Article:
The Government has launched a consultation into an online sales tax which could ease the business rates burden on high street stores.
Chancellor Rishi Sunak promised the consultation at the Budget in October following businesses’ concerns of a potential tax imbalance between in-store retailers and those online.
Big name high street shops have been calling for an online sales tax because they see it as unfair that the bills for online-only retailers are far lower.
Business rates are paid on all commercial properties and are calculated based on the property value and the rent paid.
The Government scrapped business rates payments during the pandemic to support sites shut as a result of lockdowns, although some essential retailers later repaid the amounts saved.
Lucy Frazer, financial secretary to the Treasury, said: “We want to see thriving high streets and a fair economy as we move forward from the pandemic, which is why our business rates review cut the burden by £7 billion for businesses, and committed to look at an Online Sales Tax – given the imbalance identified by some between online and in-store retailers.”
“Whilst we’ve made no decision on whether to introduce such a tax, it’s right that, given the growing consumer trend to shop online, we work with stakeholders to assess the appropriate taxation of the retail sector.”
The consultation will last for three months and ask businesses to identify which products and services would be in scope and whether it would be a flat-fee tax, based on the number of transactions or deliveries, or a revenue-based tax.
The Chancellor said at the Budget that roughly £7 billion worth of cuts to business rates would occur following a review into the business property tax.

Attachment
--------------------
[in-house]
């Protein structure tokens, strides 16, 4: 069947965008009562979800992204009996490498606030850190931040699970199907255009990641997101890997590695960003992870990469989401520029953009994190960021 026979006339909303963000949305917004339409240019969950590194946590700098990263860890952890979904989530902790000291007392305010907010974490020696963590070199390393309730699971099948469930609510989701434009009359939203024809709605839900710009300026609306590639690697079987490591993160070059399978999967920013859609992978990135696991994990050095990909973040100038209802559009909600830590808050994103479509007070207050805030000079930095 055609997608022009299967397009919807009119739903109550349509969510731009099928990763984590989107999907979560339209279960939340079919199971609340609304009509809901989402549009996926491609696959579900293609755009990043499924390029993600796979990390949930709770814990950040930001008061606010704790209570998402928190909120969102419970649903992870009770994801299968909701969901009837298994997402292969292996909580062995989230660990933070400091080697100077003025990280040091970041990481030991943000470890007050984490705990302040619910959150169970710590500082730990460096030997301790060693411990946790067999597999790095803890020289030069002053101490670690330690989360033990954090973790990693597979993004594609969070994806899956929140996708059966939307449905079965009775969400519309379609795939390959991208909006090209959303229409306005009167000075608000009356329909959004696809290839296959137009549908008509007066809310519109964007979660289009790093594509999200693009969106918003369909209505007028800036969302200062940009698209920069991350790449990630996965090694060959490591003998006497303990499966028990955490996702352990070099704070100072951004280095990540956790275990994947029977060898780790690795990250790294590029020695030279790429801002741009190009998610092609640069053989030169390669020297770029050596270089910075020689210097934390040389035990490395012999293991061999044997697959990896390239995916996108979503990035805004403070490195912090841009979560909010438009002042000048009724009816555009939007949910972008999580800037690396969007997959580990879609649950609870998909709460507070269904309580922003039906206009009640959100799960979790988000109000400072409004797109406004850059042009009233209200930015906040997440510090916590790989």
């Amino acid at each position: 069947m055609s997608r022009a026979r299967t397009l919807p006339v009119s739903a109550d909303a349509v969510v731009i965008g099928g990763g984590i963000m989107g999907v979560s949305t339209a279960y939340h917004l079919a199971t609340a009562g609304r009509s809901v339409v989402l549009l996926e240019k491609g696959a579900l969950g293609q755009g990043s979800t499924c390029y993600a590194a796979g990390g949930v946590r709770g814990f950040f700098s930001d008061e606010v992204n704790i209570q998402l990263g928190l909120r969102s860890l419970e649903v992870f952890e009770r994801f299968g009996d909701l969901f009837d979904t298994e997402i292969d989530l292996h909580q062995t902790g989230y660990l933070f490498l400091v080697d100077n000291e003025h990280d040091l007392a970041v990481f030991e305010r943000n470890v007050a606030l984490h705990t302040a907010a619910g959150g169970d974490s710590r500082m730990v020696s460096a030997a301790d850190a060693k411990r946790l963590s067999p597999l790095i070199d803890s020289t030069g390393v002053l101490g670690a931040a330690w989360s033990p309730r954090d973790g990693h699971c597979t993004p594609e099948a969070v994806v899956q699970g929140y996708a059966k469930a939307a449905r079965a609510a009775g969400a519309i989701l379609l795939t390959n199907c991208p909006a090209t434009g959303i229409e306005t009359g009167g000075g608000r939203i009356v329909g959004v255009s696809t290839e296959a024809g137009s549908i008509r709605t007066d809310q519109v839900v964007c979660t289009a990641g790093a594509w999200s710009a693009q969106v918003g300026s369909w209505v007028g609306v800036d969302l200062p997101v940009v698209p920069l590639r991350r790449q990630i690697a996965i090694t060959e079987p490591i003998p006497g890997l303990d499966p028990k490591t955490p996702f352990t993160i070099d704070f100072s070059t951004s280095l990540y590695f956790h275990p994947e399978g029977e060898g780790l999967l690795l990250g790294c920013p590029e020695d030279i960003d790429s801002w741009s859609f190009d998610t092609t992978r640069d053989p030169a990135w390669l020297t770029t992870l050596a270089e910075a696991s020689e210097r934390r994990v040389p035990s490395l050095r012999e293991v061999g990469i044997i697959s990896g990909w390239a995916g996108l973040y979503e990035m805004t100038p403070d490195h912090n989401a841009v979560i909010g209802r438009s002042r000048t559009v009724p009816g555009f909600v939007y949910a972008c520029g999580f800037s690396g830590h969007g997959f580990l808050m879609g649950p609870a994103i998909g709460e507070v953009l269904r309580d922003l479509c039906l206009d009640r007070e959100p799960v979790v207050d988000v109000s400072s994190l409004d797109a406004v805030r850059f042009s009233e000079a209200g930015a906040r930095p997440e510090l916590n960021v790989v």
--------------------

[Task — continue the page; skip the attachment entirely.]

This included the cancellation of this year’s increase in the rates multiplier and a 50% cut to rates for most retail, hospitality and leisure businesses.
Rates will also be revalued every three years, instead of every five years previously.
Federation of Small Businesses (FSB) national chairman Mike Cherry said the Government must ensure any changes come hand in hand with business rates reform.
He said: “Introducing a tax hike of the kind set out here without a radical reform of business rates would achieve the polar opposite.
“Small firms already face a host of expenses when they sell online, not least marketplace fees, card transaction charges and courier costs.
“These outgoings typically take a much bigger comparative chunk out of their bottom lines than is the case for large businesses.
“Efforts to level up the tax playing field between corporates that mostly operate online, paying low business rates on out-of-town warehouses, and community small businesses, which are up against high rates on high streets, are to be encouraged.
“But Government must avoid simply adding further cost pressures to small firms that have increased their online presence to keep the show on the road over lockdowns.”